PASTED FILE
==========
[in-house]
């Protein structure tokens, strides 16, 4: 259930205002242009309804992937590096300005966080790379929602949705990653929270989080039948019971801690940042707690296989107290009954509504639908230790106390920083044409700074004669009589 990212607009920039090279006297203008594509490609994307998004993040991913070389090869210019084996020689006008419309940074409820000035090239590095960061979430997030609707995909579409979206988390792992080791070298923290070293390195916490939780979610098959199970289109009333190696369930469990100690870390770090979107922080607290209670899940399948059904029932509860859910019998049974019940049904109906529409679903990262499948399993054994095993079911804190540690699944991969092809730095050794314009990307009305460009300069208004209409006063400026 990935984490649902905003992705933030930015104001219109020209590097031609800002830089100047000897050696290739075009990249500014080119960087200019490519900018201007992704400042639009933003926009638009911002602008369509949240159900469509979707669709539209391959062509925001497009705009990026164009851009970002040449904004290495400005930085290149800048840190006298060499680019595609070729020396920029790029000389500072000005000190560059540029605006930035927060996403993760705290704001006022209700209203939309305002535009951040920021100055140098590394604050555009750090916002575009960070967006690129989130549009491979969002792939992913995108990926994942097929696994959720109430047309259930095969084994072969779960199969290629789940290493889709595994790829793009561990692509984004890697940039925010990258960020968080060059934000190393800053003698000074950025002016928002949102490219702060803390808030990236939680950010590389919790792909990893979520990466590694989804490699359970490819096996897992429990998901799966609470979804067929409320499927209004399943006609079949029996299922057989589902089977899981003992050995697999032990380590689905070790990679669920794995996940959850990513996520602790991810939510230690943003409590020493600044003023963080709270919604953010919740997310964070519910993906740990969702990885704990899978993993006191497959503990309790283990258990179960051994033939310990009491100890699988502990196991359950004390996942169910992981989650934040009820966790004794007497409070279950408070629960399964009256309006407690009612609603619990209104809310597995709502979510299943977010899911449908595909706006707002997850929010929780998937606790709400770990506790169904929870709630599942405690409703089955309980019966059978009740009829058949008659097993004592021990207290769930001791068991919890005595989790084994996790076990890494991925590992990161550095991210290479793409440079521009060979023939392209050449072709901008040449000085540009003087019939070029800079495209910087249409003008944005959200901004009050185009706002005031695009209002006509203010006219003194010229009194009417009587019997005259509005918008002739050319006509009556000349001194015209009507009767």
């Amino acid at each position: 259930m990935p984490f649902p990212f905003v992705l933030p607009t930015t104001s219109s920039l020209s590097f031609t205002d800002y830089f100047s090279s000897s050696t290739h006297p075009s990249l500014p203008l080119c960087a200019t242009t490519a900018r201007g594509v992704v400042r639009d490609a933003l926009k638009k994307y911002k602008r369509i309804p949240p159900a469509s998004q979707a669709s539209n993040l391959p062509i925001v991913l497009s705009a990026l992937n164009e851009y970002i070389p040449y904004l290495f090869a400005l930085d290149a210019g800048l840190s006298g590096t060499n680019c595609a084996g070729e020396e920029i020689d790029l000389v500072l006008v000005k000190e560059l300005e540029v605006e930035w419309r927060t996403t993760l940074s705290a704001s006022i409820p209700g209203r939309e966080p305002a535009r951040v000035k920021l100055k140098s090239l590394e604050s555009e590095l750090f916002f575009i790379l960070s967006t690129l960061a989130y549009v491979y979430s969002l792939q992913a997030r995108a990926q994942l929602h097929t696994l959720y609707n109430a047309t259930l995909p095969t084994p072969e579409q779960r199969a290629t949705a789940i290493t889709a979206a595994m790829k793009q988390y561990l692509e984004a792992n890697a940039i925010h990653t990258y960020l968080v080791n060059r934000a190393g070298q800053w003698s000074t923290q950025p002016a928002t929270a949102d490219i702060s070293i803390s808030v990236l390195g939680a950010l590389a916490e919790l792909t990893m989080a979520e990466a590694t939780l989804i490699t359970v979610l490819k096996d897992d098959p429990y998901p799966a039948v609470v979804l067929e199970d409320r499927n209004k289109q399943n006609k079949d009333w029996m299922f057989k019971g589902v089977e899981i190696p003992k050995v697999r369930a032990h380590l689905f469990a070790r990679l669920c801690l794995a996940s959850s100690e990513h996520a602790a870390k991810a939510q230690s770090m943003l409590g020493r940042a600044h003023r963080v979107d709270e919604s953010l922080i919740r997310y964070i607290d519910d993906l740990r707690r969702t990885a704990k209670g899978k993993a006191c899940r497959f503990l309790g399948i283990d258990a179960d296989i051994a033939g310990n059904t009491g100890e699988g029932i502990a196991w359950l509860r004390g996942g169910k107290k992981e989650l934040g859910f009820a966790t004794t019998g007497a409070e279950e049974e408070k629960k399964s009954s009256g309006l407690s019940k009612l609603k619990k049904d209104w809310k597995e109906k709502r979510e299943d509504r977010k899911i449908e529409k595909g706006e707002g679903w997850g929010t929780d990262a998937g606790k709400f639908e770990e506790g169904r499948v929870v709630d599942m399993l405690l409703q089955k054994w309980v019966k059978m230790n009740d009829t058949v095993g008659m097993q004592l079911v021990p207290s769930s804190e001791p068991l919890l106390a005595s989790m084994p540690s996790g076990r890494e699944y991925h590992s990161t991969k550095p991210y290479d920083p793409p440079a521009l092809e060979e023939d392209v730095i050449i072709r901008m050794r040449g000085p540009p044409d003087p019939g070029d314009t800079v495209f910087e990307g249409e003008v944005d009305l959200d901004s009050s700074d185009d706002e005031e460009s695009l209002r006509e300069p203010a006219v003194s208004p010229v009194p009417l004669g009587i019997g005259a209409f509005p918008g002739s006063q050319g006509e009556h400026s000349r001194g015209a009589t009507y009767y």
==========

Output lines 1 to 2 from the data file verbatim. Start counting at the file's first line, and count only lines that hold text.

[in-house]
């Protein structure tokens, strides 16, 4: 259930205002242009309804992937590096300005966080790379929602949705990653929270989080039948019971801690940042707690296989107290009954509504639908230790106390920083044409700074004669009589 990212607009920039090279006297203008594509490609994307998004993040991913070389090869210019084996020689006008419309940074409820000035090239590095960061979430997030609707995909579409979206988390792992080791070298923290070293390195916490939780979610098959199970289109009333190696369930469990100690870390770090979107922080607290209670899940399948059904029932509860859910019998049974019940049904109906529409679903990262499948399993054994095993079911804190540690699944991969092809730095050794314009990307009305460009300069208004209409006063400026 990935984490649902905003992705933030930015104001219109020209590097031609800002830089100047000897050696290739075009990249500014080119960087200019490519900018201007992704400042639009933003926009638009911002602008369509949240159900469509979707669709539209391959062509925001497009705009990026164009851009970002040449904004290495400005930085290149800048840190006298060499680019595609070729020396920029790029000389500072000005000190560059540029605006930035927060996403993760705290704001006022209700209203939309305002535009951040920021100055140098590394604050555009750090916002575009960070967006690129989130549009491979969002792939992913995108990926994942097929696994959720109430047309259930095969084994072969779960199969290629789940290493889709595994790829793009561990692509984004890697940039925010990258960020968080060059934000190393800053003698000074950025002016928002949102490219702060803390808030990236939680950010590389919790792909990893979520990466590694989804490699359970490819096996897992429990998901799966609470979804067929409320499927209004399943006609079949029996299922057989589902089977899981003992050995697999032990380590689905070790990679669920794995996940959850990513996520602790991810939510230690943003409590020493600044003023963080709270919604953010919740997310964070519910993906740990969702990885704990899978993993006191497959503990309790283990258990179960051994033939310990009491100890699988502990196991359950004390996942169910992981989650934040009820966790004794007497409070279950408070629960399964009256309006407690009612609603619990209104809310597995709502979510299943977010899911449908595909706006707002997850929010929780998937606790709400770990506790169904929870709630599942405690409703089955309980019966059978009740009829058949008659097993004592021990207290769930001791068991919890005595989790084994996790076990890494991925590992990161550095991210290479793409440079521009060979023939392209050449072709901008040449000085540009003087019939070029800079495209910087249409003008944005959200901004009050185009706002005031695009209002006509203010006219003194010229009194009417009587019997005259509005918008002739050319006509009556000349001194015209009507009767």